They are tiny but very interesting and pretty in their own way. Thanks for the wonderful close-up! I’m very fond of lichens. I haven’t seen colourful fruiting bodies like that on any of my wanders here.
Thanks. Actually I’m experimenting with close ups with a different camera set up (and trying to remember what I’ve forgotten about close-up photography during the winter). These were taken with a 10 – 30mm lens and a 10mm extension tube. It will take awhile.
What a fascinating plant. In the first photo, are those more fruits forming along the edge of the cup? They must be rather unusual. I went looking for more information, and there isn’t much. When I searched for Cladonia pleurota on the USDA map, it was completely blank — as though these little beauties don’t live here. Well, we know better than that! (Of course, my search technique sometimes isn’t the best!)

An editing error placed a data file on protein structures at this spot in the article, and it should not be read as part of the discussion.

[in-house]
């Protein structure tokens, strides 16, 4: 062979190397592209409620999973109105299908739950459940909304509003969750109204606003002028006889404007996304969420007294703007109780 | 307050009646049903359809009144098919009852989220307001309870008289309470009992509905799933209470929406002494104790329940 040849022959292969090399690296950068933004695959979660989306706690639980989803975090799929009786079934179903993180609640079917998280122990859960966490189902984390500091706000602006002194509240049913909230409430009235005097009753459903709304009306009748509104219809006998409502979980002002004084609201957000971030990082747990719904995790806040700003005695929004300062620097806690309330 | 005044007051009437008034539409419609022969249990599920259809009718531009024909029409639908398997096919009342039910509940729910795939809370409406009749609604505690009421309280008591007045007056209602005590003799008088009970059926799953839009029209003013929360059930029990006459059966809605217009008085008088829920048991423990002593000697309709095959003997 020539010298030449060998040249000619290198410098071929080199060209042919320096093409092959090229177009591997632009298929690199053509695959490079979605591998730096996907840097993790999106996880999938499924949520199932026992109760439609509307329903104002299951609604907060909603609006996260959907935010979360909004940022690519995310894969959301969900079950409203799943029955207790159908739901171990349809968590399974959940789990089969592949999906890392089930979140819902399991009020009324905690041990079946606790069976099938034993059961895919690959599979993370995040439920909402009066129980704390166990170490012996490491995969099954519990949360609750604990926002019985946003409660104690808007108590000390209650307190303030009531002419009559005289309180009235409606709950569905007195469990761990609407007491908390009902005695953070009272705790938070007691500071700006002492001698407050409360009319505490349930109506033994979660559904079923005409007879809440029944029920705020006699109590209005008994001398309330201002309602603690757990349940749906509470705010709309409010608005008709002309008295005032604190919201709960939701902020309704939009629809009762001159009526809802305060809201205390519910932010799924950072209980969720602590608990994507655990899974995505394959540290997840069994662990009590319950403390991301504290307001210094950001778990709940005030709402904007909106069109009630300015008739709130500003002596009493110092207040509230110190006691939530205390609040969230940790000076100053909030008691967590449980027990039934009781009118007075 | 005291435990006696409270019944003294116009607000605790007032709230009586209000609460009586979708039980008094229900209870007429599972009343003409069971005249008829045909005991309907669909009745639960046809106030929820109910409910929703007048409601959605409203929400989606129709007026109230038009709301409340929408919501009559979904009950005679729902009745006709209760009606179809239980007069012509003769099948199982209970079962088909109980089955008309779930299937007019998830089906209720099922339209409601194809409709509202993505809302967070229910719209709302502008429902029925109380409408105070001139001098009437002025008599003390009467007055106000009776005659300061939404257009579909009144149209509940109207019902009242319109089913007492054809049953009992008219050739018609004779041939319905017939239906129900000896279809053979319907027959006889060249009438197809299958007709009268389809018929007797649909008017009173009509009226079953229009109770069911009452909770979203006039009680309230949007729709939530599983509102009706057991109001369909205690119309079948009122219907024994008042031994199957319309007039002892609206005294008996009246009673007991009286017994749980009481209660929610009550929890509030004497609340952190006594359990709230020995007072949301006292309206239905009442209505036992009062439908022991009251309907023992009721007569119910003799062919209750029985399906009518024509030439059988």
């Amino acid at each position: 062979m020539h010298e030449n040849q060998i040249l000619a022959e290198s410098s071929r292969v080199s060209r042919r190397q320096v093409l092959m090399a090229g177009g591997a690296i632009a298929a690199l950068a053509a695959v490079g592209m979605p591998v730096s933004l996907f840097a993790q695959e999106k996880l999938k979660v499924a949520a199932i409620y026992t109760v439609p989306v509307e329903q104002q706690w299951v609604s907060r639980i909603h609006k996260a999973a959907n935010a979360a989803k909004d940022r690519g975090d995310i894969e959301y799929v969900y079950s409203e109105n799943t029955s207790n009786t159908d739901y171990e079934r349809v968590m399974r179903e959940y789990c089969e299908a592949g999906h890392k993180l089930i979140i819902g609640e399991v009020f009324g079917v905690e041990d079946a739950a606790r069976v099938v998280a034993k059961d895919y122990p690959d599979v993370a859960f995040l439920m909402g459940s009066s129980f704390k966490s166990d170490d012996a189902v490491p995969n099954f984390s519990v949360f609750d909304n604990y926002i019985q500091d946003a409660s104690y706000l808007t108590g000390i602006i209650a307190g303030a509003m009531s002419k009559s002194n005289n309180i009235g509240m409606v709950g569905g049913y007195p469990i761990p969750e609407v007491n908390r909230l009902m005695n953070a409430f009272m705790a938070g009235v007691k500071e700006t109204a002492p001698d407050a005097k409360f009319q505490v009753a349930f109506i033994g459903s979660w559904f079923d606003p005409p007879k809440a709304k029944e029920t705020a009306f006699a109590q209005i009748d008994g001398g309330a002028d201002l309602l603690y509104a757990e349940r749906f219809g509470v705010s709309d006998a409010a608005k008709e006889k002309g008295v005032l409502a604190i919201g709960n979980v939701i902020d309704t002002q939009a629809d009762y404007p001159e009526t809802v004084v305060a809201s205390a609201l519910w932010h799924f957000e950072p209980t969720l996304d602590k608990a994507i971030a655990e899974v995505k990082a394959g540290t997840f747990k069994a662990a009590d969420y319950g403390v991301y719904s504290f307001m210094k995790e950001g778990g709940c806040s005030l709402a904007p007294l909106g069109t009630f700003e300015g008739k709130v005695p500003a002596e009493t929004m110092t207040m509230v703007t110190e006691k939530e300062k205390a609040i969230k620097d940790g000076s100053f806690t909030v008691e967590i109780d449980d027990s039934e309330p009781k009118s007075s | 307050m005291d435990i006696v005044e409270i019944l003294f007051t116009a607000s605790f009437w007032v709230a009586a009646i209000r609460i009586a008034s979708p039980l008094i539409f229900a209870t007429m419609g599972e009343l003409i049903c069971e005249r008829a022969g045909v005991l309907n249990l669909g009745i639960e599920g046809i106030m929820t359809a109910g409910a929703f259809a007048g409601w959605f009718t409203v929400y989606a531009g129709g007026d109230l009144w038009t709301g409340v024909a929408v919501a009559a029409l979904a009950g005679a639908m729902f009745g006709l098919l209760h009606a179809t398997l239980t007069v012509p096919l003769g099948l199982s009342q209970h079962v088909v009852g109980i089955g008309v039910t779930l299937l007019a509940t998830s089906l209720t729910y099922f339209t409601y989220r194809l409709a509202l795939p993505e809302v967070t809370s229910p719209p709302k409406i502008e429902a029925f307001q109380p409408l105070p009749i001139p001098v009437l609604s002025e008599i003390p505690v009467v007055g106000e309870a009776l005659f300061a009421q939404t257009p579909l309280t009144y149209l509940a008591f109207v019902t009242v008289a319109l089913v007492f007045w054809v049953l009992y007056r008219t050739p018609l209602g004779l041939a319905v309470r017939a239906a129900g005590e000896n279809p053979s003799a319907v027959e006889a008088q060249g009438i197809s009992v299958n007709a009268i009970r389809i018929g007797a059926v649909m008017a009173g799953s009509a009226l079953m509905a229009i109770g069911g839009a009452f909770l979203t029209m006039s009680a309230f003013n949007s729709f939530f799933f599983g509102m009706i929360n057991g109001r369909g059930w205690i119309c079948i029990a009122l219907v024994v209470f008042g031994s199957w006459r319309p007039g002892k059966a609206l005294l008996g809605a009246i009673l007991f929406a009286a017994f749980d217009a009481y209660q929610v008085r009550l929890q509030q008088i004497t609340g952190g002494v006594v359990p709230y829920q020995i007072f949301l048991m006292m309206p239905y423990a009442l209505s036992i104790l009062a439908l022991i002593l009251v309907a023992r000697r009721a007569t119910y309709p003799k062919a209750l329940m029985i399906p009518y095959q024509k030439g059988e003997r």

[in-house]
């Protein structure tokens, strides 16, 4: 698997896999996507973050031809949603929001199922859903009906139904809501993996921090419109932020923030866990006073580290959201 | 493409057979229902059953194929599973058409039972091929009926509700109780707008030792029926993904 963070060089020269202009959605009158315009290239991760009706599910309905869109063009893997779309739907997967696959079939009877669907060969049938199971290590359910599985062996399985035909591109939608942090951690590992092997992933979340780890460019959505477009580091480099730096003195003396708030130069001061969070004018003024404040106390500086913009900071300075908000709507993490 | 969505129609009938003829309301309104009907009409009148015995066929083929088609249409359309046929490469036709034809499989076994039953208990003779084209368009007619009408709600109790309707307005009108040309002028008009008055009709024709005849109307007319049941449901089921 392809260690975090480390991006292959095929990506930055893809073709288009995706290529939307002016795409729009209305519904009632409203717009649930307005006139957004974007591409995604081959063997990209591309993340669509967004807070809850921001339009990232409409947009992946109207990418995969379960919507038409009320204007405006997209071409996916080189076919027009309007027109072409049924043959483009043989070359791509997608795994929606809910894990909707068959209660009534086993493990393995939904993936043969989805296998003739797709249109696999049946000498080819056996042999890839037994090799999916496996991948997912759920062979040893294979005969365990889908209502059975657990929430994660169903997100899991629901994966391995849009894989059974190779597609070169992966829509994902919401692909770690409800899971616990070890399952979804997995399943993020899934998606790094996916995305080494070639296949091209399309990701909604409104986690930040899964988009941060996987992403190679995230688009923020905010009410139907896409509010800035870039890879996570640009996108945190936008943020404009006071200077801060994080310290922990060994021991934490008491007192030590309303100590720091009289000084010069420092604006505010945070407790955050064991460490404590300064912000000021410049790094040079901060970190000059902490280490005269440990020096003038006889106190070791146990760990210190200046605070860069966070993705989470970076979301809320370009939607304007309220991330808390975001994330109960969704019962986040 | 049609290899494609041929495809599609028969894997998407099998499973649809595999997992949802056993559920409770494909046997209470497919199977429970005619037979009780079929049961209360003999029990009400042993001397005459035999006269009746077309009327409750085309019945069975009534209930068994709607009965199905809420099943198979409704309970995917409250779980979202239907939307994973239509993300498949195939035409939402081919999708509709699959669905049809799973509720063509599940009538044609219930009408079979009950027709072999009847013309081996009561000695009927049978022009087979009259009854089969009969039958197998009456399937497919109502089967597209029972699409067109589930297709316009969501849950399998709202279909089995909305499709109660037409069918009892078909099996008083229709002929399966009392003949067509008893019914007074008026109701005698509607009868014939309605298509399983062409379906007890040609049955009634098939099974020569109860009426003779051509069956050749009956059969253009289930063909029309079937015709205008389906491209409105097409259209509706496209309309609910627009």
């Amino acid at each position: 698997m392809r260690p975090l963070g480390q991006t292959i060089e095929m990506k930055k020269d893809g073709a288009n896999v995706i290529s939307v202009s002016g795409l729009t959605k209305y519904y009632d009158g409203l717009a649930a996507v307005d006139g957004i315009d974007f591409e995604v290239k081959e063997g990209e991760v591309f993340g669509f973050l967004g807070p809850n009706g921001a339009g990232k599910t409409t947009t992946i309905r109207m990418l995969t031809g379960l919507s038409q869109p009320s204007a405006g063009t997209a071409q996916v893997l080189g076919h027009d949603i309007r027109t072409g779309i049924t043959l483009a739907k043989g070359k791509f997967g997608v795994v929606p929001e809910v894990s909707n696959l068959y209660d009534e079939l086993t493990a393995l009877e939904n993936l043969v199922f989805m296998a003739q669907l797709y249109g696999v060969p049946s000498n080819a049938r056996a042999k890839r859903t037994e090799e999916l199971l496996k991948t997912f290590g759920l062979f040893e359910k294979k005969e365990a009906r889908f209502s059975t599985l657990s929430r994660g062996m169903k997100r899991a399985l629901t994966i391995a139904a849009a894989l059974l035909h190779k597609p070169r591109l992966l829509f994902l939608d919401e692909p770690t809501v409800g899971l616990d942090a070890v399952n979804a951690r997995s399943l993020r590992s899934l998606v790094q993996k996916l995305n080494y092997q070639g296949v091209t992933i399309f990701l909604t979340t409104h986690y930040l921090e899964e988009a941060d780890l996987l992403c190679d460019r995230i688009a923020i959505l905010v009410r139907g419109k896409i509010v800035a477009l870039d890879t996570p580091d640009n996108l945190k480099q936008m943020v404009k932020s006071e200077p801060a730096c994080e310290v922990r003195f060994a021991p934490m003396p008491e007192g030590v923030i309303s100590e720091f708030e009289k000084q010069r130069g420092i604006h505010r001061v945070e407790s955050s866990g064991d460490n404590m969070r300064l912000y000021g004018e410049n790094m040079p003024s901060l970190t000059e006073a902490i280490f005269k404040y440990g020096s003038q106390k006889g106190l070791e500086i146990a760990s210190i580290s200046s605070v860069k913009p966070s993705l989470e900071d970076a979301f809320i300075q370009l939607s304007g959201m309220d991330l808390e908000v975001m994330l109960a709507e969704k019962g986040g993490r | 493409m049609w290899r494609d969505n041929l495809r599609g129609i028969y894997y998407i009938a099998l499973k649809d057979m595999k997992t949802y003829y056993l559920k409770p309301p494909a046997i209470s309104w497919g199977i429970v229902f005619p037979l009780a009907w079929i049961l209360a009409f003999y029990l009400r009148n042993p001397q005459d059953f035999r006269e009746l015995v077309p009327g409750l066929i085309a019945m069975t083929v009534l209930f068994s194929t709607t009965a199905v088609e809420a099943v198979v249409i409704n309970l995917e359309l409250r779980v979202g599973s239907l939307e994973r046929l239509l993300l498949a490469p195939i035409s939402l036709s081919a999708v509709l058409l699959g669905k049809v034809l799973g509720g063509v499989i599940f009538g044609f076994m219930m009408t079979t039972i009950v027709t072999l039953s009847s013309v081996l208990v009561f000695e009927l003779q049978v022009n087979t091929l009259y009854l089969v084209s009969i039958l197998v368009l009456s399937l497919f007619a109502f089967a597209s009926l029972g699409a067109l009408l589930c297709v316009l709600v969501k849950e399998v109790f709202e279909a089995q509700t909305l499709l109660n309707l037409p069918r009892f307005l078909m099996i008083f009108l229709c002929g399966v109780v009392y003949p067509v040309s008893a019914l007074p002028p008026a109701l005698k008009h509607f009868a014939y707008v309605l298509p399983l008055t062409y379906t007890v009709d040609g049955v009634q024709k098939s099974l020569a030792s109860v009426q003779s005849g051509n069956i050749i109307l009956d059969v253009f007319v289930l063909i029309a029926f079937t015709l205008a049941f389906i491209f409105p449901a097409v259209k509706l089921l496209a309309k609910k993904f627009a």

They are indeed fascinating. This was the first time that I’ve noticed them fruiting, but the fruits are so small they are easy to miss. From what I could find out, the fruit will form all around the rims of the cup and I plan to return to that site in another week and see if more have developed. The ones with fruit were on the shady side of a sharp rocky ridge, not on the sunny side. I’ve had difficulty finding much information on specific lichens too. there is a small section in my favorite wildflower book devoted to lichens of this region and it at least gives me clues.
They are interesting little things! Takes magnification to see much of them though. the photos could be better but I’m experimenting with a new camera and I can either figure it out or just use my old camera for close ups, whichever happens first.
Wonderful pictures. I’ve always wanted to see cup lichens for myself ever since I began seeing others posting about them. I haven’t figured out quite where to look though. Maybe I’m too impatient to find them.
It helps to keep your nose in the dirt Ratty: they are very small. I see them most often in steep, rocky areas on the shady side, usually in the company of tiny mosses. I hope you can find them: they are in beautiful settings and are very interesting. About 1/5th the size of a golf tee but every once in awhile one will stand up away from its colony and is easier to spot.